Team Chaotix is composed of quiet, ninja-like, and disciplined Espio the Chameleon; their headstrong music-loving leader Vector the Crocodile; and the air-headed flying ace Charmy Bee. They run their own detective agency, and receive a mysterious package with a walkie talkie in it. A stranger gives the team instructions through this device and claims that if the job he has for them is completed, the Chaotix will be "rewarded handsomely". Espio is wary of the job, but Vector, with dollar signs in his eyes, reminds him that they "never turn down work that pays". This team and associated levels provide a different experience, as most are mission-based, and are only complete when the mission target is met.
Their Team Blast sees Espio, Charmy, and Vector singing and playing instruments badly, causing all of the surrounding enemies to explode, whilst ring bonuses are received for each enemy destroyed. Collecting rings also refills the gauge, potentially allowing the player to perform another Blast immediately after the first is complete.
The game's director, Takashi Iizuka, stated that he did not want to make Sonic Heroes another Sonic Adventure title, as he was worried only core gamers would buy the title, instead preferring to create a game for general users to adapt to.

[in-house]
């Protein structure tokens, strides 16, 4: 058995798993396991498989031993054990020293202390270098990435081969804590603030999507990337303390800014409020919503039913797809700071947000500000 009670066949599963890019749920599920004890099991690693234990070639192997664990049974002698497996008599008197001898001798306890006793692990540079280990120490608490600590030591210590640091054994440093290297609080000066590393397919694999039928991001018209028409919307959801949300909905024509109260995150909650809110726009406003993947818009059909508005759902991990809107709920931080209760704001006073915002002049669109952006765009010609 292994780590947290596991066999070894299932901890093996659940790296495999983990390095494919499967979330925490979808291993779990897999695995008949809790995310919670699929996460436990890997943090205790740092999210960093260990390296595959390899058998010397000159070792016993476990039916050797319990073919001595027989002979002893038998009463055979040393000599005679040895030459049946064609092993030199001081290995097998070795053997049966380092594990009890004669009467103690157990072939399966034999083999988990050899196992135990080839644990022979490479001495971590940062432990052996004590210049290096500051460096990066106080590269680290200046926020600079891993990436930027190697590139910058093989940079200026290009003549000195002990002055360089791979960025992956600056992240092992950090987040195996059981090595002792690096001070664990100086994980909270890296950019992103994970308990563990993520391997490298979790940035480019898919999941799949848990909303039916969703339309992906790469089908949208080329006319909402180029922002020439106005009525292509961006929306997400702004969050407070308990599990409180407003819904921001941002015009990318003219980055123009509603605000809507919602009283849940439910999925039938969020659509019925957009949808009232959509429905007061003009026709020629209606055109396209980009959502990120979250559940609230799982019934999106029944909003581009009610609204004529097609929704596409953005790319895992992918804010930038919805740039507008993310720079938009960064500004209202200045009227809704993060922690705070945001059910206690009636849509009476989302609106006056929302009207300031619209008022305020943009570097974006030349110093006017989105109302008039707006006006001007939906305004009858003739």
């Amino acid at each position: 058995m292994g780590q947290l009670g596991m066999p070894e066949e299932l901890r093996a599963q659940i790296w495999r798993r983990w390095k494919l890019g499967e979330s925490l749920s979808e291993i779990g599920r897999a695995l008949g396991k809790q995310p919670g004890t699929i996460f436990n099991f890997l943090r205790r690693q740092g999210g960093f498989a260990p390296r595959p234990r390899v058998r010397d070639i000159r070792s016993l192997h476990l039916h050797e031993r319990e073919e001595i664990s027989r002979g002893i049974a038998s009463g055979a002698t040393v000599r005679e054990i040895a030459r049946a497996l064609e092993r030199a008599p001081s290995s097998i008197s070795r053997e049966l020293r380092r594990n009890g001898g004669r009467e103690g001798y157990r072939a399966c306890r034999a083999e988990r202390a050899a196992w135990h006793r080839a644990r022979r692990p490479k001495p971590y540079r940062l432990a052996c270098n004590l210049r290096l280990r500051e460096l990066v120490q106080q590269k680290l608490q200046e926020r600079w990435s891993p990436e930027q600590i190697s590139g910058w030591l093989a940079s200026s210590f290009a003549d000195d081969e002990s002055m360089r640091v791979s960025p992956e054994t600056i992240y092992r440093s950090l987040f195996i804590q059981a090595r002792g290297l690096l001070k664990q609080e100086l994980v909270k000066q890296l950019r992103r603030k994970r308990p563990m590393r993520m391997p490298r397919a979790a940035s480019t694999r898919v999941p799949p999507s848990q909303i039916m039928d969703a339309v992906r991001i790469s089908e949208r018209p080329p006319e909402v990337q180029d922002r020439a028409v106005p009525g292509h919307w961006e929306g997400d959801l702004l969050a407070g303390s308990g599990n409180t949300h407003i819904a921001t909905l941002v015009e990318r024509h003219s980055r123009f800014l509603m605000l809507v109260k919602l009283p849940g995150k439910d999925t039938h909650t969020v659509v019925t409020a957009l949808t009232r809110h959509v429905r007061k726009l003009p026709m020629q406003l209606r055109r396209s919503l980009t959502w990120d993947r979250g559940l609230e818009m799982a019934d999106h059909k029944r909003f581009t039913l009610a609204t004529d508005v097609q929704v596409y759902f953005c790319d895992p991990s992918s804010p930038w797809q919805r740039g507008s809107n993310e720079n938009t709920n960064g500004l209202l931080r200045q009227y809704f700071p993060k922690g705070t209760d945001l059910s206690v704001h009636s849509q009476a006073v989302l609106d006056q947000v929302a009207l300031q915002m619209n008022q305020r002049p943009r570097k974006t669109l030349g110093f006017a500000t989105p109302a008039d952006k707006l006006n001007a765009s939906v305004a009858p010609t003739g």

Reviews of Sonic Heroes were mostly above average; Metacritic averages range from 64% for the PlayStation 2 version (based on 29 reviews) to 73% for the Xbox version (based on 28 reviews). Game Rankings averages ranged from 60% for the PC version (based on 18 reviews) to 74.5% for the Nintendo GameCube version (based on 95 reviews).
Reviewers noted several positive aspects to the game. These included the gameplay style; whilst the transition to 3D has been noted as rough for the Sonic franchise,Sonic Heroes came close to the series' 2D roots. Sound design was also praised, described as "inexorably linked" to the experience and "at least very pristine" with "perfectly implemented" sound effects, running in Dolby Pro Logic II. Graphics design and environments were also highlighted, described as colorful, vibrant and cheery, with consistent art design and an exceptionally vibrant color palette. Framerate was also consistent for the Xbox, GameCube and PC versions, although a drop in framerate in the multiplayer component was noted.